Welcome back. It’s been awhile, but I trust you’ve all enjoyed your break from this column as much as I have. Not having to write about sports for the past few weeks has afforded me the opportunity to spend more time watching sports, and it’s a busy time of year for sports-watchers. Like some of the lesser religions, sports in America have their own sacred rites of spring. The manufactured hype of March Madness (sorry, Bucky); the unwarranted hopefulness of Major League Baseball’s opening day; the uncomfortable similarities between the NFL’s scouting combine/draft and a slave auction; the decadence and depravity of the Kentucky Derby—it just wouldn’t be spring without these things.
In my mind, however, only one sporting event marks the official start of spring, and that’s The Masters.
Augusta National’s rich history, the litany of legendary names associated with the tournament, the iconic green jacket: all of these things make The Masters a tradition unlike any other. I just made that up, doesn’t it have a nice ring to it? I’m thinking of having it trademarked.
But this year, as I sat and watched the venerated course being abused as though it were a step-child who’d just brought John Daly a warm beer, I realized that The Masters has a problem, and for once it doesn’t have anything to do with racism, or sexism, or any other kind of –ism.
The problem with The Masters is that it’s been mastered.
I don’t mean to take anything away from Jordan Spieth. The kid played an amazing tournament from start to finish, and he fended off some intimidating challengers on Sunday to close out his championship, but the course didn’t put up much of a fight along the way. Spieth matched Tiger Woods’ record-low tournament score of 18-under while capturing his first major, but the 21-year-old Texan’s feat lacks the historic, herculean quality of Woods’ win in 1997.
When Woods shot 18-under to claim his first green jacket in ’97, he finished 12 shots clear of the field. Compare that to this past Sunday, when Spieth’s minus-18 put him only four shots clear, and ten players finished within ten of him. They were making Augusta look like Bunker Hill out there, and it underscores the problem: golf has outgrown Augusta National in its current state. Tiger’s record-breaking runaway in ’97 marked the arrival of Superman; Spieth’s victory marks the arrival of the age of supermen.
Golfers and their equipment have evolved dramatically in the eight decades since Augusta was built, and the course has been repeatedly updated and adjusted throughout the years to keep up; remember “Tiger-proofing?” More than 600 yards have been added to the course since the 1930’s, and they’ve moved bunkers around and steepened greens, but the disparity between golfer and golf course at Augusta National has become too great. What we’re left with is a major championship venue without any teeth.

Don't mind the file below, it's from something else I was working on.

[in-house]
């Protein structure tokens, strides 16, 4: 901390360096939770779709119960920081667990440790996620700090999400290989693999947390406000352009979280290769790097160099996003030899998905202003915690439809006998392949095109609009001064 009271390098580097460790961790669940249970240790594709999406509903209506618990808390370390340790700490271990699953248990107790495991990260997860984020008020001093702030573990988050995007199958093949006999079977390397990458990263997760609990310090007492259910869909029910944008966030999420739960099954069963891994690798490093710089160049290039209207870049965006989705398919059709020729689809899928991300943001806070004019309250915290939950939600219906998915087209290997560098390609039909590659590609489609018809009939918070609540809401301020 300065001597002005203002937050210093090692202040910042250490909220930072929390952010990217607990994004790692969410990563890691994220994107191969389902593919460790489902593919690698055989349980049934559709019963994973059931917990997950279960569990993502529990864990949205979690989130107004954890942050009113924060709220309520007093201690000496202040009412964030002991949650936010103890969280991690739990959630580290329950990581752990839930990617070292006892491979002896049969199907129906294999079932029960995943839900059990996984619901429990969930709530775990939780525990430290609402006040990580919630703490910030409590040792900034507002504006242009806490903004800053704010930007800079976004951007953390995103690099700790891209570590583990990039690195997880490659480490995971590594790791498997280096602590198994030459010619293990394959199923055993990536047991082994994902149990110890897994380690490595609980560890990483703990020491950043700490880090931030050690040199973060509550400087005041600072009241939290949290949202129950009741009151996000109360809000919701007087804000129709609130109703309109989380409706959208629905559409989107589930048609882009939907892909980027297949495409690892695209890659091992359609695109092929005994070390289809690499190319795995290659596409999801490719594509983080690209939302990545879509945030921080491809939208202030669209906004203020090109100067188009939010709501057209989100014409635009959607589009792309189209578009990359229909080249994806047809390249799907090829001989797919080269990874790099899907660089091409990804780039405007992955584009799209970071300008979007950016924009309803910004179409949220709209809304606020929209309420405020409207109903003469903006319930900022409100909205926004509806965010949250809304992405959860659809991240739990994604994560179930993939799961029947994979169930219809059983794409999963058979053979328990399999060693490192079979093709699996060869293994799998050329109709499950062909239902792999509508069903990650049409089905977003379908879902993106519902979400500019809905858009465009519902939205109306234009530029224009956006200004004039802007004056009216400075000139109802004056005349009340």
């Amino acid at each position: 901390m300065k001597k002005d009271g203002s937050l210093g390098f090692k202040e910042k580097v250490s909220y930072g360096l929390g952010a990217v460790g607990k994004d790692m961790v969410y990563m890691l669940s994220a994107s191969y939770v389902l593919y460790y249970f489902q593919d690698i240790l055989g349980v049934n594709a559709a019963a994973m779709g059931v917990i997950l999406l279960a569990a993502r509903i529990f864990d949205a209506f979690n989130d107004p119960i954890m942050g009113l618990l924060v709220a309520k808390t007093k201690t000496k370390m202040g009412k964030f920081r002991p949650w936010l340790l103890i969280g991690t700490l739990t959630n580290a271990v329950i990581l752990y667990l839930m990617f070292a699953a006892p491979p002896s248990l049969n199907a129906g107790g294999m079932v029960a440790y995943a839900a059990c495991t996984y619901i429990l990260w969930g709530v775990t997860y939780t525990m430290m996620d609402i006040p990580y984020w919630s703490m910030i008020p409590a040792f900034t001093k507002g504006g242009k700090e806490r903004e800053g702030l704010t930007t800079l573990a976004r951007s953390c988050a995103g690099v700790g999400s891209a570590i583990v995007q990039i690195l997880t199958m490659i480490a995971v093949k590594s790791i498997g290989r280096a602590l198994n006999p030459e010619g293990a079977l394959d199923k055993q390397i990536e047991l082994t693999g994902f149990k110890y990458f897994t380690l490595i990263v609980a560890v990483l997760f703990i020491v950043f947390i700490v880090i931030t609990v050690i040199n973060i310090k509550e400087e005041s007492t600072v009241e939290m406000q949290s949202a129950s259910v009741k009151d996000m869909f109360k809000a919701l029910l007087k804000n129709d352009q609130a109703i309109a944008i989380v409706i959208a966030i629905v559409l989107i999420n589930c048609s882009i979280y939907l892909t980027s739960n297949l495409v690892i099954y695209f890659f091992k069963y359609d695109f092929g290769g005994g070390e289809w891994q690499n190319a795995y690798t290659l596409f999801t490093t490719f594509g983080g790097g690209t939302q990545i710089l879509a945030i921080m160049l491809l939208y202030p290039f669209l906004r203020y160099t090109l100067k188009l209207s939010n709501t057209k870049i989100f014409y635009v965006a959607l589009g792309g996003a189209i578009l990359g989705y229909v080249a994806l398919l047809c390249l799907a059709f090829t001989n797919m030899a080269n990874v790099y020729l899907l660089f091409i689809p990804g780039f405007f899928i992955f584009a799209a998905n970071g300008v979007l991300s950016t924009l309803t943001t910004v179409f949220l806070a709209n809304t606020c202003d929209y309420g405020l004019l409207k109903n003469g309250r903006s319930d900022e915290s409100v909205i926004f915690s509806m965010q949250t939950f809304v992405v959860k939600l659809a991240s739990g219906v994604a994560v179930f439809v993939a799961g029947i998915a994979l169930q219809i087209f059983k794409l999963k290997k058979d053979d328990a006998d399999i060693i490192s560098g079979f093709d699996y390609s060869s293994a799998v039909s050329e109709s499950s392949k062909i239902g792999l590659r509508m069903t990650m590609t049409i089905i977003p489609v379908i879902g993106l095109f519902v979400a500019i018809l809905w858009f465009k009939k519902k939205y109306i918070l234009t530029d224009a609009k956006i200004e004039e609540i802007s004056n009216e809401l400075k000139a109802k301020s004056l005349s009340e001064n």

This year’s course was a big, warm hug. It was as soft and unassuming as the dulcet voice of Jim Nantz whispering about azaleas over maudlin music in the shade of the Georgia pines. (Awesome fact: The Masters theme, “Augusta,” was composed by Dave Loggins—third-cousin of Kenny Loggins, who wrote and performed “I’m Alright,” which was the theme song for “Caddyshack” and the No. 1 dance hit for gopher puppets in 1980.) Had Gary Player decided to keep going after his ceremonial tee shot found the middle of the first fairway, he probably would have come in under par.
I don’t want to see a major championship won with a score that belongs on an Xbox game, and I’m afraid that’s the direction The Masters is headed. Arnold Palmer, Gary Player, and Jack Nicklaus’ first Masters wins combined didn’t equal a score relative to par as low as Spieth’s this weekend, and the scores will only get more ridiculous unless serious measures are taken to stiffen Augusta’s backbone. I’m not suggesting giant windmills, but nobody should be reaching a par-5 in two with an 8-iron in a major championship.
I have a terrible vision of a not-too-distant future when a grandfather tells a story about a man named Jack who won 18 major championships. His grandson will scoff and say: “So what? He won six of them at The Masters.”